The companion question to, "So we need to ask why it is that creation is so old." would seem to be, "So why is Creation so immense?" I am persuaded that the answer is interwoven with many/most(?) of the probabilities/opportunities questions [as for example, the matter of "...the natural origins of  things which have  low probability of existence."].

...or so it seemeth to me.    JimA [Friend of ASA]

David Clounch wrote:
Thanks for that, Mike. Cheered me up today.

On Wed, Jun 17, 2009 at 2:09 PM, Nucacids <> wrote:

If the Universe is 14 billion years old, and humans evolved only about 300 million years ago, then Creation existed without humans for 13.7 billion years. For some, this is a problem for Christian faith: “it makes no sense to imagine that an all-powerful God would need to devise this vast universal Rube Goldberg contrivance for the sake of creating life, rather than just doing it in one fell swoop of His mighty hand.”

This argument is essentially subjective and it targets the omnipotence of God.

I see it as an attack on the omnipotence of God.

The idea is that a truly all-powerful God would not have to employ such an immensely long, drawn out, inefficient process since He had the power to bring Creation into existence in an instantaneous act. Why bother with 13.7 billion years of irrelevant history when what matters is the origin of humankind?

It depends on the goal. The scriptures say we don't know the mind of God nor His ways. If we take that at face value we cannot believe we really understand the purpose of everything, can we? Ergo I see the whole approach of the quoted crtici as faulty theological thinking. I myself have always said I reject this form of creationist thinking  on theological grounds.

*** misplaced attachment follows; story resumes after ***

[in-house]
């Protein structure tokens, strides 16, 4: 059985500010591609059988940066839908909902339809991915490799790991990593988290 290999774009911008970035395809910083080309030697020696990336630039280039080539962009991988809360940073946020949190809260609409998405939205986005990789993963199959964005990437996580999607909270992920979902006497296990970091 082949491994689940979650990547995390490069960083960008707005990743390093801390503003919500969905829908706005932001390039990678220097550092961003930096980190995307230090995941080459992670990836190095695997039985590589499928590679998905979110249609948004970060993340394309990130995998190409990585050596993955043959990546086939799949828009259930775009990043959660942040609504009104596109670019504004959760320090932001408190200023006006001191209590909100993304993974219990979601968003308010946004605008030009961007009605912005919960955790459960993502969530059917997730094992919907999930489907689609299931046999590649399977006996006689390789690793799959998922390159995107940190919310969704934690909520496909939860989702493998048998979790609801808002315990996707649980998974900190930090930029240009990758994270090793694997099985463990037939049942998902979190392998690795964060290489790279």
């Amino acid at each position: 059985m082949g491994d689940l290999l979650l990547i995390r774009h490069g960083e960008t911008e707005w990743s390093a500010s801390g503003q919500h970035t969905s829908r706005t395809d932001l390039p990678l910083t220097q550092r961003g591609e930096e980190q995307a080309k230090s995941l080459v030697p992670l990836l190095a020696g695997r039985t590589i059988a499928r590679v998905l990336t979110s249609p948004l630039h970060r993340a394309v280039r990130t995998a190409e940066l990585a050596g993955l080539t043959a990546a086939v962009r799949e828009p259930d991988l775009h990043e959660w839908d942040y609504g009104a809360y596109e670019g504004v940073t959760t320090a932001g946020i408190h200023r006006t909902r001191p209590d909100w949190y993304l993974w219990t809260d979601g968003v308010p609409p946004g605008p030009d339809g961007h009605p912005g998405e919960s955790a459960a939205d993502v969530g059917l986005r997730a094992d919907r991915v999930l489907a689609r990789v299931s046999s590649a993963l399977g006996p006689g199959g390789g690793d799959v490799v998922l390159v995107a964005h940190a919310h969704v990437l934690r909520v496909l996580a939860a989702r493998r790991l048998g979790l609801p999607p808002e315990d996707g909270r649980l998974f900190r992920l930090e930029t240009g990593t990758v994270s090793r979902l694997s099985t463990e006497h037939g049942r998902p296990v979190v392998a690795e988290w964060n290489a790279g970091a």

Now, I have already noted that even Genesis does not teach an instantaneous, all-at-once, creation. Certainly, God could have created all of reality in one fell swoop of His mighty hand. And He could have done so last Thursday. But that is not what happened. So we need to ask why it is that creation is so old

You and one billion old earth creationists have asked that question.

More important, are we asked by the critic   to believe in a God who instant by instant causes the existence of every particle and pushes every particle  around?   So that particles dont really have independent existence?  Sounds panentheistic to me.  I just wonder if "reality in one fell swoop"  goes along with this panentheistic  notion.   The giveaway is the kind of faith it takes to believe both rather than believing in  energy/matter  having ancient origins and following natural laws.

and why it is that creation existed as long as it did without humans.

I think we know that to get a (even one)   planet   (using physics)  that sustains life actually takes that much stuff. 

I am afraid I still reject Ken Miller's  tie clip.  I just don't see the aboriginal  formation of extruded wire that  got coiled into  a spring  by  being blown in a hurricane. Its nuts  to think  that tie clip precursors exist by the  trillions and thus have a high probability of  being turned into tie clips by  any passerby who happens to have a tie and a shirt. Its a matter of disbelieving in the natural origins of  things which have  low probability of existence. Skepticism is good.


But before getting to that directly, we should also pause to consider that this ancient Universe is consistent with the teachings about God.